How to Remove Stains from Sheets
One of the most important factors in a good night's sleep is clean, comfortable bedding.
Try as we might, however, we wind up with stains on our sheets. Blood, cosmetics, food, and even wine stains can find their way into our beds. Sometimes they are so stubborn that a regular wash cycle does not remove them.
Fortunately, there are several tried and true stain boosters that will have your laundry clean and fresh as a new daisy in no time.
Tackle it Quick
Stains come out better when they are treated right away. Even small stains should be rinsed out right away. Never use hot water to rinse a stain. Hot water sets the stain into the fabric. Rinse using cold water and completely wetting both sides.
Some stains may rinse away altogether in a cold-water rinse. Others may need a baking soda scrub to help it along.
Mix baking soda and water into a thick paste and apply it to the dampened stained area. Let it dry out until its flaky. Brush off the dried paste and run the sheet through a regular wash cycle.
It's important to line dry the sheets. The high temperatures of the dryer will bake any remnant of the stain into the fabric, making it virtually impossible to take out in the future.
Set-In Stain Solutions
Let's face it, we don't always jump up and attend to a spill as soon as it happens. If we're in bed, chances are we are relaxed. Stripping the bed does not sound appealing. Other times we just don't see the stain, whether its some type of bodily fluid or a dollop of chocolate ice cream, it may go undetected for days and fully set into the fabric.
When you don't catch a stain before it really sets in, it is best to start by soaking the sheets in cold water overnight. It should soak for six to eight hours to fully saturate the stain. Pour distilled vinegar directly onto the stain and then soak for an hour. Cold cycle wash and then line dry the sheets. Vinegar is not only a great stain remover, but it also removes odors. In fact, vinegar is a gentle, organic cleanser which makes it perfect for use on fine fabrics.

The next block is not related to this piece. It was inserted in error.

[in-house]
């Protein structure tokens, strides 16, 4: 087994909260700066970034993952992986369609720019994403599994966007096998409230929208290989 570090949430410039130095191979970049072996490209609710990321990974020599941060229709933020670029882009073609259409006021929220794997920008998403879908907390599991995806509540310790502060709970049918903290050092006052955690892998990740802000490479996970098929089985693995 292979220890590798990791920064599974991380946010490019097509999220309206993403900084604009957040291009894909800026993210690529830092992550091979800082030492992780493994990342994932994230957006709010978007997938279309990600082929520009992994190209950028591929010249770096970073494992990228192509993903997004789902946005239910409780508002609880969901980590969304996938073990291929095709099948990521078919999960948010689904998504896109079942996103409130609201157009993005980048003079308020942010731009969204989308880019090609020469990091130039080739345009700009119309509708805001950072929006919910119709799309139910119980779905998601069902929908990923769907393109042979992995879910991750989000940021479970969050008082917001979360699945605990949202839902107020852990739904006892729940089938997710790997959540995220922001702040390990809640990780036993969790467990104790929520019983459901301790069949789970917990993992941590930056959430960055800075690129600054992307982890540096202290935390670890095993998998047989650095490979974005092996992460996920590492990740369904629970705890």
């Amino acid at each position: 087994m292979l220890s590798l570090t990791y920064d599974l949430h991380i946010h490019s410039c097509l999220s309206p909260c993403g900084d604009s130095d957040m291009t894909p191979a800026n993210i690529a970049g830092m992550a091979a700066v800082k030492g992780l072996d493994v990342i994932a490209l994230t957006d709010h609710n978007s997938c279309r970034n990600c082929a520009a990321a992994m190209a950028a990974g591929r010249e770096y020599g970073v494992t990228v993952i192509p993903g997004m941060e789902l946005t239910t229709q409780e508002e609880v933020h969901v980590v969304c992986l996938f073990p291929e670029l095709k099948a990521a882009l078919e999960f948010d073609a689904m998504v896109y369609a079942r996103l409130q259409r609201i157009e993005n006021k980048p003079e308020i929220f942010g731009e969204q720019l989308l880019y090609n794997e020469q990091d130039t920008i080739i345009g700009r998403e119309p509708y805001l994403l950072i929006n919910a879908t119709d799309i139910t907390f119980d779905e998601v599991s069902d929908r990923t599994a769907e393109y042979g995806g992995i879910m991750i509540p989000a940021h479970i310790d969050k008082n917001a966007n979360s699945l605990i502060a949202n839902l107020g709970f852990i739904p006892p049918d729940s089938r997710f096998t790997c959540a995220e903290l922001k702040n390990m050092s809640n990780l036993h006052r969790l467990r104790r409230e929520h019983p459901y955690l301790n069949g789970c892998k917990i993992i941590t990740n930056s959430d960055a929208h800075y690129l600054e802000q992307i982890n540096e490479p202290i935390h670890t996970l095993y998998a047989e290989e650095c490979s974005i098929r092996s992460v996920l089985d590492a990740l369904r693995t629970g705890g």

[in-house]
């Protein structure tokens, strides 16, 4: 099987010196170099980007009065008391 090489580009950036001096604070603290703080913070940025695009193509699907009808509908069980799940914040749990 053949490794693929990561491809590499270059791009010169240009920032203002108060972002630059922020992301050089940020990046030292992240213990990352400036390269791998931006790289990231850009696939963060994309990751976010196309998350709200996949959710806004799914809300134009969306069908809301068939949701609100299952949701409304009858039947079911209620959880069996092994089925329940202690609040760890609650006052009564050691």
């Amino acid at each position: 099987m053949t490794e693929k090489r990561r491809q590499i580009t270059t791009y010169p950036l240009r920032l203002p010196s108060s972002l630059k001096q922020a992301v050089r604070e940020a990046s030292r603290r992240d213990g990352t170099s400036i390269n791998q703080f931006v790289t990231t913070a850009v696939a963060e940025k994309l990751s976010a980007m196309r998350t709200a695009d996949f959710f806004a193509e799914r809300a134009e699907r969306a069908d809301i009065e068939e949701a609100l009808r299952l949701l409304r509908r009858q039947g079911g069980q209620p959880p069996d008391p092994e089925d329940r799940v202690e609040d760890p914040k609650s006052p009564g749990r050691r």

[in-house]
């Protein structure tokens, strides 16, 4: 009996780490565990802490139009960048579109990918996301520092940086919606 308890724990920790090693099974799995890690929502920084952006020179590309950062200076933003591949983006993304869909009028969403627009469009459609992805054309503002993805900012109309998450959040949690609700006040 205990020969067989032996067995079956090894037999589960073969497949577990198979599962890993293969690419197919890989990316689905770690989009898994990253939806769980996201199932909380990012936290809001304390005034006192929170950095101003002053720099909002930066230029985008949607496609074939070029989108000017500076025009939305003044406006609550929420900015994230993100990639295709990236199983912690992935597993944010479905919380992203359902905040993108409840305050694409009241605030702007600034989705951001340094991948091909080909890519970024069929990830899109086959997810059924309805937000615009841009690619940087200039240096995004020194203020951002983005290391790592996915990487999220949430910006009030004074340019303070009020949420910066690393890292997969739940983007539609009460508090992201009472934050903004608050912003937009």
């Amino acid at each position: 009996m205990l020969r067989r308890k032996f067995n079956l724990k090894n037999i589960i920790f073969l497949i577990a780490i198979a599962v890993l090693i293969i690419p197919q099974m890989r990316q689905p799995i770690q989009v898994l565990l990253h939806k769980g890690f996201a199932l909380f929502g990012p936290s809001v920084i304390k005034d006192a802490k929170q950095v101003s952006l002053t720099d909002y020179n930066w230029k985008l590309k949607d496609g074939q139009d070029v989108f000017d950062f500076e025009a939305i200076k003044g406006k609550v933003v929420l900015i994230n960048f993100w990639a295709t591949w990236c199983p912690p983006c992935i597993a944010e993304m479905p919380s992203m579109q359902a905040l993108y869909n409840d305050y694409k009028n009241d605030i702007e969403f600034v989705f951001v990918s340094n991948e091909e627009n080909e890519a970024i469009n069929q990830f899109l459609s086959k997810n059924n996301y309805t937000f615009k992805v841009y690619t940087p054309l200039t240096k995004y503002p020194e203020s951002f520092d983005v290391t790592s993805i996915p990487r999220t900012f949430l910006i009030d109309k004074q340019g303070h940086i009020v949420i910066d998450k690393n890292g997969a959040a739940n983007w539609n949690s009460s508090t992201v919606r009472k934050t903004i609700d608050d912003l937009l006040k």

However, vinegar doesn't work on oil-based stains. Those stains from lotions, cosmetics, and body oils can be some of the hardest to remove.
Instead of cold water, set in stains should be rinsed in hot water. Wash them as usual but add ¼ cup of Borax washing powder, ¼ cup of vinegar, and a few squirts of dishwashing liquid. Use the soak setting for 30 minutes before washing in hot water.
The Quick Scoop on Bleach
It's tempting to just put a big ole' cup of bleach in a load of stained sheets and be done with it. It's known for its stain-removing properties, but it removes a lot more than that.
Bleach takes the color out of anything it touches. It's also very abrasive and weakens the bonds of the fabric. Oxygen-based bleach products are gentler than chlorine-based bleaches. No type of bleach should be used on wool or silk sheets.
Body oils, blood and other fluids, and perspiration can lead to yellowing or discolored sheets. A build-up of detergent can also cause sheets to lose their brightness.
Soft water supplies require only half the recommended detergent amount. In this case, a ¼ cup of bleach can help but should not be used more than once every six months.
Keeping your sheets clean and in good shape makes falling asleep and staying asleep a whole lot easier. Treating stains correctly also makes your sheets stay looking good much longer, saving money and the environment in one fell swoop.
Read on for more great tips on keeping your bedding comfy!